Election System has been chosen as ambassadors for the Virgin Islands at the Election Assistance Commission, a federal agency, and is also a member of the International Election Association.

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Electronic poll books will be in use come next election, John Abramson Jr., supervisor of elections with the Election System of the Virgin Islands, told senators during Tuesday’s Senate Committee on Appropriations and Budget hearings. They will not totally replace the big black books now being used until the following election, but eventually the big black books will be retired to storage.

The update in technology is made possible with $215,000 in federal funds the election system received under the Help America Vote Act of 2002. Election System is waiting for a state plan to be finalized in order to receive funds and for the Election Reform Law 2009 to be passed by the Legislature. Included in that bill is an amendment that will allow the voters' registration list to be compiled electronically.

The governor’s recommended appropriation for fiscal year 2010 is $1,376,926 but Election Systems is asking for an additional $681,206, making their total appropriation request $2,058,132. The amount of $681,206 has been set aside for them in the overall budget under “miscellaneous,” but Abramson would like those funds moved to their budget appropriation so that the funds cannot be cut.

They need $200,000 for implementation of the September 2010 primary election and $100,000 toward implementation of the November 2011 general elections.

“As all of you are well aware,” said Abramson, “the Election System finds itself in a very precarious position.”
He said the fiscal year is being closed out during the September primary election and then in October, when Election System is getting ready for the November primary, government agencies are just setting up accounts and won’t give out money. In the past, Election System has usually taken out a line of credit but Abramson feels that, given the economic recession, this will not be feasible.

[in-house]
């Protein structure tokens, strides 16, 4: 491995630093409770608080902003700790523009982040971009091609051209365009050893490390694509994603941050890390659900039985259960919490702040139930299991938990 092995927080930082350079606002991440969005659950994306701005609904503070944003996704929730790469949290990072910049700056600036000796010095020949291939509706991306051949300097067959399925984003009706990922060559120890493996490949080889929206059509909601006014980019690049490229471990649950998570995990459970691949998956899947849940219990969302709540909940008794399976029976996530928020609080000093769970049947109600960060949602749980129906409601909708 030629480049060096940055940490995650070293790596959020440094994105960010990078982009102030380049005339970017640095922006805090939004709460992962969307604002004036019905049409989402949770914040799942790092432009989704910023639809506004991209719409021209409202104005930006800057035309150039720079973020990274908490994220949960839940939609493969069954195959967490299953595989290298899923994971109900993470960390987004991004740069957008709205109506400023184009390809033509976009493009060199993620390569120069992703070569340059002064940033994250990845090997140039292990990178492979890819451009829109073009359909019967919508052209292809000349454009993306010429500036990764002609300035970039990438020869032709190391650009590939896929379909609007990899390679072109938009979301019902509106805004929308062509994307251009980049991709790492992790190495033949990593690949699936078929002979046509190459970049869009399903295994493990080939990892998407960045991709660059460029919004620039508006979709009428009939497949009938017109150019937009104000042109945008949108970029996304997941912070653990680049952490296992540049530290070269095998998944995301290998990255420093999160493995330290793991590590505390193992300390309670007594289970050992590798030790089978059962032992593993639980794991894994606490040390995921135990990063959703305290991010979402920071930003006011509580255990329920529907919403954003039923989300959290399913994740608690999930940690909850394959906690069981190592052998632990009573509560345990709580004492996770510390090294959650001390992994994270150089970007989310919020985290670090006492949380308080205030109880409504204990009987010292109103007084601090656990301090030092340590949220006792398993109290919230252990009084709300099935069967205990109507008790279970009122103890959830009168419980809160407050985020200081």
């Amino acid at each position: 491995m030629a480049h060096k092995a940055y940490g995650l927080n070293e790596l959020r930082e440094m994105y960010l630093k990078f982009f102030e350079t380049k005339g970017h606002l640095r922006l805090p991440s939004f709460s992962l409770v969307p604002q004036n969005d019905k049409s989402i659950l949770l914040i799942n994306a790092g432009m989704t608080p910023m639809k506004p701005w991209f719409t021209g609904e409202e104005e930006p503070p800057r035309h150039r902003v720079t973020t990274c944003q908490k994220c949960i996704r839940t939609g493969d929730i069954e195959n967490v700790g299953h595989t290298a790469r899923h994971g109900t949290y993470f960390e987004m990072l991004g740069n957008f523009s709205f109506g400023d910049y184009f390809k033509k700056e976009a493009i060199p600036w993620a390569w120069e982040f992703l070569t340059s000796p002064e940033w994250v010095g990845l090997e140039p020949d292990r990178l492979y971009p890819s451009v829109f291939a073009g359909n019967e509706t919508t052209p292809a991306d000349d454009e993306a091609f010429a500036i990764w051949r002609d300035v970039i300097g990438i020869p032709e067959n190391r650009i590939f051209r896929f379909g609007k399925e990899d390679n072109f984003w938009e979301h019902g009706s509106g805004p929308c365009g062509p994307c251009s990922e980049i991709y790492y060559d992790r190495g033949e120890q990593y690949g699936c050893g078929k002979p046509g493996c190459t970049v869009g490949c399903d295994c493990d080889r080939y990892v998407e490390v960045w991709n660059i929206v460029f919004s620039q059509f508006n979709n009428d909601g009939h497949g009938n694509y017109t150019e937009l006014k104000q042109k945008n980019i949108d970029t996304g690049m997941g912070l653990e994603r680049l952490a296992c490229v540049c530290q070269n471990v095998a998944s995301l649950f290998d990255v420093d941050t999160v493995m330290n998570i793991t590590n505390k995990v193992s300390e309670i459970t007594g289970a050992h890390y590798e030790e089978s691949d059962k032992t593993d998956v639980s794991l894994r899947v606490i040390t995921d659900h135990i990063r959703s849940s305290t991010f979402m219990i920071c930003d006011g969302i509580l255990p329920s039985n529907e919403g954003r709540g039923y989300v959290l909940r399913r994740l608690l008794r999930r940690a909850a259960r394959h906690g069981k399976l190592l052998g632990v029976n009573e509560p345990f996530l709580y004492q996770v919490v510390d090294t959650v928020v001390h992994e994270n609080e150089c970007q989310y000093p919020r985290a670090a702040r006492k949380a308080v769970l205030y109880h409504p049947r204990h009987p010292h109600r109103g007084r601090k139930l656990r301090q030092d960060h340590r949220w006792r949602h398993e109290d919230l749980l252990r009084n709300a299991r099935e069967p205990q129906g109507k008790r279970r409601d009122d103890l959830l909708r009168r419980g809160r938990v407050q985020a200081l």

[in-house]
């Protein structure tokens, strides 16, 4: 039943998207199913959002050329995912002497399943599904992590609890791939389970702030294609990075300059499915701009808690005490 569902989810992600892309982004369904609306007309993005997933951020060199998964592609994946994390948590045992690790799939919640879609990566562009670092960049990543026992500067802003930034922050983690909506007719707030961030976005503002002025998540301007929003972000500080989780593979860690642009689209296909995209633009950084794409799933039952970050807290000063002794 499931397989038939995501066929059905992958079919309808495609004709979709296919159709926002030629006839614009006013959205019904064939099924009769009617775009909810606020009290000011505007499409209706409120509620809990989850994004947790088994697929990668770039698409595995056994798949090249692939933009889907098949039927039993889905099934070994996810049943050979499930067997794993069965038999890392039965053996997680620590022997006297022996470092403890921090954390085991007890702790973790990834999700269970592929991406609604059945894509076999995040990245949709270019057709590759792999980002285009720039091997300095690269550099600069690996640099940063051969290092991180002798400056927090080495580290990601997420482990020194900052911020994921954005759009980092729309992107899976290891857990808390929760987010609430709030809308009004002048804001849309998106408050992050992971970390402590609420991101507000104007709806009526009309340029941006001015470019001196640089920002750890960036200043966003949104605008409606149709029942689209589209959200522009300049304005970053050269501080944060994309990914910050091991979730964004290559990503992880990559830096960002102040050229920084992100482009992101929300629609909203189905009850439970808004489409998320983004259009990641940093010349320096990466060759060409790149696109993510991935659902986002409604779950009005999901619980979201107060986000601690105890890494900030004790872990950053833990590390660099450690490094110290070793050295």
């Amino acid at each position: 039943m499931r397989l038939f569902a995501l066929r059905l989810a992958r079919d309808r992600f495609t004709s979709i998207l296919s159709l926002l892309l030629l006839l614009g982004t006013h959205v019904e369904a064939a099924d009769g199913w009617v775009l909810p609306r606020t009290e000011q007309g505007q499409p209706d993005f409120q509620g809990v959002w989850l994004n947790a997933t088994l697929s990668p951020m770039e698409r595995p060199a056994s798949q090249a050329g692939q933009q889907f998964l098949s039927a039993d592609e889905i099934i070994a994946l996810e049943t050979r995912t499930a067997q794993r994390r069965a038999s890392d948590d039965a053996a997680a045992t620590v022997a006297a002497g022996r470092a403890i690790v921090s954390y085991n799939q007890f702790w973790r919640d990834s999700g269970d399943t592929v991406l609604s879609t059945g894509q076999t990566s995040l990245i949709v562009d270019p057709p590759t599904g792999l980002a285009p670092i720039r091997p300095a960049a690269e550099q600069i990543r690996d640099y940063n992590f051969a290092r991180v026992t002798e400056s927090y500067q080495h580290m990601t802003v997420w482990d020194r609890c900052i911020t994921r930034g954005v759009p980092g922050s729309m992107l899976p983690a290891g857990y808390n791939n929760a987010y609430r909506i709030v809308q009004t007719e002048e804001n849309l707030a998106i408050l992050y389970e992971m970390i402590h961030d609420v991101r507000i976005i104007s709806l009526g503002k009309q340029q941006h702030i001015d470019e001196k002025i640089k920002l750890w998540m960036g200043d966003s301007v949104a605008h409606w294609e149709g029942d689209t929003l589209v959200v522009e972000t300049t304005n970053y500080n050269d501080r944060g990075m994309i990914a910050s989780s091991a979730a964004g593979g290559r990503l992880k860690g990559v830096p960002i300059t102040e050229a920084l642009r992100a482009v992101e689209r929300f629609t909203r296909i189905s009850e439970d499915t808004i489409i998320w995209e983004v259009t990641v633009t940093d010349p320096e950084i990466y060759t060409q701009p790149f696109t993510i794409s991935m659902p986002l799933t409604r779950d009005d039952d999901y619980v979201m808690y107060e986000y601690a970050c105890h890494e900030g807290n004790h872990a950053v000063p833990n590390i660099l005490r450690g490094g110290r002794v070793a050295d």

The main issue, however, is their urgent need for a new home. Office space has been located in the Austin “Babe” Monsanto Marine Facility in Crown Bay. Abramson is asking for the remaining additional fund request of $381,206 for the “relocation and modernization of the St. Thomas elections office."

Their current office location is inaccessible and has been outgrown. In addition, they face a total of six violations pursuant to the Americans with Disabilities Act of 1990. For the first violation, the agency will be required to pay $55,000 and $110,000 for each violation thereafter. The first violation of accessible parking has been addressed, but unless they move into a new space, the remaining violations will amount to $550,000 in penalties.

Although the new office space will bring a rent increase of approximately $90,000 annually, they will be able to house the voting machines in their office. The machines are currently housed in a separate building on Garden Street.

“While I understand the serious limitation on available funds,” Abramson stated in his testimony, “I must place great emphasis here on the importance of addressing this very critical issue.” He pointed out that “it makes the greatest financial sense to give the System the $381,206 versus paying out the $550,000 in fees and penalties and still address the outstanding ADA issues.”

Election System has been chosen as ambassadors for the Virgin Islands at the Election Assistance Commission, a federal agency, and is also a member of the International Election Association.